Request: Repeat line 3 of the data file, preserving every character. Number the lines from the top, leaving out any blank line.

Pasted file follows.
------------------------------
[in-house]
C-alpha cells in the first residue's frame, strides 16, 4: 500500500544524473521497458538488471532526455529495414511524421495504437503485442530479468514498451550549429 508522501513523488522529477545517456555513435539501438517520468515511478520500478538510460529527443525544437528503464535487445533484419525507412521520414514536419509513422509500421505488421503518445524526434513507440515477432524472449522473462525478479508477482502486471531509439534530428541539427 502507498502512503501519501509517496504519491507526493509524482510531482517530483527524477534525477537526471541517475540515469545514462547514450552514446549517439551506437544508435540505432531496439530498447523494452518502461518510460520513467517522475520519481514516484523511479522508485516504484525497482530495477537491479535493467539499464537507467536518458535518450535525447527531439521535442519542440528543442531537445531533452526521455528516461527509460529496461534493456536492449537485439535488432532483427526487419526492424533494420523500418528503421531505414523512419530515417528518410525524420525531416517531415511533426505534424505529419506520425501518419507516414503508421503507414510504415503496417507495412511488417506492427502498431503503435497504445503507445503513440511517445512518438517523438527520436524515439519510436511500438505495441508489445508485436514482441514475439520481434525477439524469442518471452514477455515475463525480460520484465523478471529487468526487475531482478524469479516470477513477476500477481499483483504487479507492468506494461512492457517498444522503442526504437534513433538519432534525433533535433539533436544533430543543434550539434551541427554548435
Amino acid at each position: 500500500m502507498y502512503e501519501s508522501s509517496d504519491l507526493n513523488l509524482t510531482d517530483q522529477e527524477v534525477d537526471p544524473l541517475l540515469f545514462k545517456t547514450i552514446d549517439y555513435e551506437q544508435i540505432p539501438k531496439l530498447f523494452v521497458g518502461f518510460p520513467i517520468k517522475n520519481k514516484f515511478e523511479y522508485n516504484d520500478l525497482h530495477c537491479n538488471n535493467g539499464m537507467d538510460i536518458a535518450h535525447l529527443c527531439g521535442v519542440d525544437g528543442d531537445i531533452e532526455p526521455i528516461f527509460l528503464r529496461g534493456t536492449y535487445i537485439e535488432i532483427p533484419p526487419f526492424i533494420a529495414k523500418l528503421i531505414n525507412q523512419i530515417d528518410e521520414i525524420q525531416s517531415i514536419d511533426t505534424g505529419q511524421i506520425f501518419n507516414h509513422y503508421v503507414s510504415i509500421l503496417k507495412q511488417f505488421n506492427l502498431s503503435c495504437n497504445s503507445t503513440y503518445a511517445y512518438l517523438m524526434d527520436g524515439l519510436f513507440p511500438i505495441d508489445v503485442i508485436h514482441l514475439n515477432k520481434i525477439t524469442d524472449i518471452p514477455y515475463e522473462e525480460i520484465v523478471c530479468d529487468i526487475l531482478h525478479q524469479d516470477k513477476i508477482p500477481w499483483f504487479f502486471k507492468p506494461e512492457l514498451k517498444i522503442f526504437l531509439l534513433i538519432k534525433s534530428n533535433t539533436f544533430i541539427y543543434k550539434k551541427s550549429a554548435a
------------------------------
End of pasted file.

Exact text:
Amino acid at each position: 500500500m502507498y502512503e501519501s508522501s509517496d504519491l507526493n513523488l509524482t510531482d517530483q522529477e527524477v534525477d537526471p544524473l541517475l540515469f545514462k545517456t547514450i552514446d549517439y555513435e551506437q544508435i540505432p539501438k531496439l530498447f523494452v521497458g518502461f518510460p520513467i517520468k517522475n520519481k514516484f515511478e523511479y522508485n516504484d520500478l525497482h530495477c537491479n538488471n535493467g539499464m537507467d538510460i536518458a535518450h535525447l529527443c527531439g521535442v519542440d525544437g528543442d531537445i531533452e532526455p526521455i528516461f527509460l528503464r529496461g534493456t536492449y535487445i537485439e535488432i532483427p533484419p526487419f526492424i533494420a529495414k523500418l528503421i531505414n525507412q523512419i530515417d528518410e521520414i525524420q525531416s517531415i514536419d511533426t505534424g505529419q511524421i506520425f501518419n507516414h509513422y503508421v503507414s510504415i509500421l503496417k507495412q511488417f505488421n506492427l502498431s503503435c495504437n497504445s503507445t503513440y503518445a511517445y512518438l517523438m524526434d527520436g524515439l519510436f513507440p511500438i505495441d508489445v503485442i508485436h514482441l514475439n515477432k520481434i525477439t524469442d524472449i518471452p514477455y515475463e522473462e525480460i520484465v523478471c530479468d529487468i526487475l531482478h525478479q524469479d516470477k513477476i508477482p500477481w499483483f504487479f502486471k507492468p506494461e512492457l514498451k517498444i522503442f526504437l531509439l534513433i538519432k534525433s534530428n533535433t539533436f544533430i541539427y543543434k550539434k551541427s550549429a554548435a